Is Labour about to back a second Brexit referendum? That’s the conclusion some have drawn from today’s papers.
Jeremy Corbyn tells the Sunday Mirror that he will “adhere to” any conference vote in favour of a referendum on the Brexit deal, while Tom Watson uses an Observer interview to make the same point: that Labour must “respect” the views of its members if they vote for one.
New polling from YouGov also reveals that 86 per cent of Labour members favour a so-called People’s Vote, and conference will vote on a Brexit motion this week. But it doesn’t follow that Corbyn and Watson have signalled a shift in party policy, despite the welcome they have received from campaigners for a new referendum.
There are several reasons why. The first is that conference is unlikely to get the chance to vote “for a second referendum” in the way that Corbyn and Watson describe. A hundred and fifty one motions on Brexit, with many calling for a new plebiscite, were submitted to conference by Constituency Labour Parties. Members will instead vote on one or more composite motions drawn up by the party.
As was the case when Unite faced a similar choice between realpolitik and grassroots sentiment in July, the likelihood is that members will be offered a fudge that says it is keeping the option of a second referendum on the table. That would not represent a shift from Labour’s current position: that it would prefer the issue to be resolved by a general election and is not calling for a second referendum, but will not categorically rule the latter out.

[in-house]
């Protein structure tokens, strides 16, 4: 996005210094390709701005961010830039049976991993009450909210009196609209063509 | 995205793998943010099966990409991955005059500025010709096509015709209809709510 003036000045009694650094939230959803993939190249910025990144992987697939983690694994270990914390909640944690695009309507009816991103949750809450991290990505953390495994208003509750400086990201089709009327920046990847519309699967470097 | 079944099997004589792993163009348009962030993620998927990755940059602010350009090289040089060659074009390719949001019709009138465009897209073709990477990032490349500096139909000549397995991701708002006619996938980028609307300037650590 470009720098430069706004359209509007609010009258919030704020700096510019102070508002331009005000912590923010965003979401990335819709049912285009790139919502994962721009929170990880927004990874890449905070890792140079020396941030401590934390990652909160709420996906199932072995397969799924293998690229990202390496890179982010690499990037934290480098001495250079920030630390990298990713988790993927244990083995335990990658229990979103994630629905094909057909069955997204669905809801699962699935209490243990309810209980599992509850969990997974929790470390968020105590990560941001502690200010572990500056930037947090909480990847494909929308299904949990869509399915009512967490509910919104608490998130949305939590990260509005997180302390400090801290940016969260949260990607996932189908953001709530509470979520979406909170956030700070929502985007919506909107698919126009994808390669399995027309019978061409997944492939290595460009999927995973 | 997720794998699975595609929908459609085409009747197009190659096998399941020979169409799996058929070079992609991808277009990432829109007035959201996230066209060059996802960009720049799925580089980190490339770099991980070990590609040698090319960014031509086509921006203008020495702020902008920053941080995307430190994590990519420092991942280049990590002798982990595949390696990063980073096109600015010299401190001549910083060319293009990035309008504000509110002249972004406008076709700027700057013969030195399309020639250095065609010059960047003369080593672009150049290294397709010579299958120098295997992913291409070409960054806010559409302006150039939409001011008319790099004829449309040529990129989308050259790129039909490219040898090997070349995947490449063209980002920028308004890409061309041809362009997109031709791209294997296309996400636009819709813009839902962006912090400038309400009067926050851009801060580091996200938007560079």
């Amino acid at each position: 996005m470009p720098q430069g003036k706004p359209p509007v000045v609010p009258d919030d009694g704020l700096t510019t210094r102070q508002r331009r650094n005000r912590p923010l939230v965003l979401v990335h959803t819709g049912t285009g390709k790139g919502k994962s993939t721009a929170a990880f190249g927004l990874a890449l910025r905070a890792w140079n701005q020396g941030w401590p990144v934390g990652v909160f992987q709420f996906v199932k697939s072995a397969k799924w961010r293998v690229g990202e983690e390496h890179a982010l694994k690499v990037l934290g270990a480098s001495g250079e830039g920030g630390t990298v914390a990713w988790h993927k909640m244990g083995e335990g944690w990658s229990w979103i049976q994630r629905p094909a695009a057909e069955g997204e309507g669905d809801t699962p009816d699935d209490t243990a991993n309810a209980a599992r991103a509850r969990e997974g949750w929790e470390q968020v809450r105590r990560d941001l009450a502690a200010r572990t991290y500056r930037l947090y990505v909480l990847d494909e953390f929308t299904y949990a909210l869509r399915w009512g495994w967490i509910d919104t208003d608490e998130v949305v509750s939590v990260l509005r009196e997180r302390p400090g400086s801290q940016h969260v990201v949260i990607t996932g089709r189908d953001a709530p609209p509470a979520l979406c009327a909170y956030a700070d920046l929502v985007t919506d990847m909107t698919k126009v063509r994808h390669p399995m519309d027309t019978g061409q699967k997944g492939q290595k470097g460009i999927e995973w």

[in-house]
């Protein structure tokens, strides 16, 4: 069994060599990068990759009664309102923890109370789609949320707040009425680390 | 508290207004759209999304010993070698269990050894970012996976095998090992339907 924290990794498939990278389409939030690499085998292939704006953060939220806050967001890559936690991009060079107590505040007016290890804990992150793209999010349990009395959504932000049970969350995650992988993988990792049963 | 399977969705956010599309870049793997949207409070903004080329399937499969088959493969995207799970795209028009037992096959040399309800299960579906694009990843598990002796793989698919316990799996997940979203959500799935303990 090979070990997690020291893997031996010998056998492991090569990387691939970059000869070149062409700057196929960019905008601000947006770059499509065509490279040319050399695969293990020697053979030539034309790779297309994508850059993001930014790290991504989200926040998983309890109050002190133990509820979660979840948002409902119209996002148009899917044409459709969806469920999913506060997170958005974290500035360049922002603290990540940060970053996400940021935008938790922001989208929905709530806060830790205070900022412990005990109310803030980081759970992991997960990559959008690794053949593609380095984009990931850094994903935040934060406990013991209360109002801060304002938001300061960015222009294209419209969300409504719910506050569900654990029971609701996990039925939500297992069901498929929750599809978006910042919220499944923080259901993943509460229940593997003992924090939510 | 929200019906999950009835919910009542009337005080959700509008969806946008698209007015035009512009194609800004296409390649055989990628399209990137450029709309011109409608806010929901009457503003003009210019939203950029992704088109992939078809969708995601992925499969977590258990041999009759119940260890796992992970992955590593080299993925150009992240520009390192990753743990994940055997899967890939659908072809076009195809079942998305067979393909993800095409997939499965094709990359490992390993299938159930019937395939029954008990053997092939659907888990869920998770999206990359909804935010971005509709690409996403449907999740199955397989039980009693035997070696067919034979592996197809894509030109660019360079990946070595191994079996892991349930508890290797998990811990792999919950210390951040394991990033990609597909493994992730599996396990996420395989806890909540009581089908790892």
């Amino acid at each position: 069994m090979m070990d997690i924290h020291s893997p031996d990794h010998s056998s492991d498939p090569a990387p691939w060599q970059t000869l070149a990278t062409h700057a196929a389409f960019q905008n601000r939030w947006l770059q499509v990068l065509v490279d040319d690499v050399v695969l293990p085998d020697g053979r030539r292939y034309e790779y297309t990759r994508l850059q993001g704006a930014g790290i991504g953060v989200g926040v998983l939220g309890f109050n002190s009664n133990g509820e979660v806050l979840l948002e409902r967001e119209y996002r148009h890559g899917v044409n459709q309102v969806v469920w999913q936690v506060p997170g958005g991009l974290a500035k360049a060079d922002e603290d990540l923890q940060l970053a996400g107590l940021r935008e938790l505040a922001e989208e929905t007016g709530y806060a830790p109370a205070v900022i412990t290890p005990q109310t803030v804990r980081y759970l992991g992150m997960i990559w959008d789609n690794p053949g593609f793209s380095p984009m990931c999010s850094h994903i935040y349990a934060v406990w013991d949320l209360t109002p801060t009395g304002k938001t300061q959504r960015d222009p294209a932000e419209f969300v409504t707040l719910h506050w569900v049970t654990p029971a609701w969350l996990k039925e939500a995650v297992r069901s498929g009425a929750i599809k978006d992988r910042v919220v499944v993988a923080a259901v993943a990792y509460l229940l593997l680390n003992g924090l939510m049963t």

Far from even shifting tone, Corbyn restated that argument in his Sunday Mirror interview. “What comes out of conference I will adhere to,” he said. “But I’m not calling for a second referendum. I hope we will agree that the best way of resolving this is a general election.
“But I was elected to empower the members of the party. So if conference makes a decision I will not walk away from it and I will act accordingly.”
Those words are neither supportive of a second referendum in its own right, nor are they anything new. That they came just hours after John McDonnell told the Today programme that people want Brexit “sorted” and that Labour is “accepting that original vote” underlines that they are nothing but triangulation.
It would be odd if Corbyn did anything but, as he himself alludes to when he says he was “elected to empower the members of the party”. His words are a mark of consistency more than anything else. Promotion of internal party democracy is central to the Corbyn project: it is entirely logical that the leader would accept the demands of conference, its notionally sovereign body, even if it were politically unpalatable.
But that he feels comfortable making that promise underlines something else about his political project, that it is now so entrenched and dominant within the party’s internal structures that he can be sure that, in this case, respecting party democracy will not mean a violation of his political will. Expect fudge.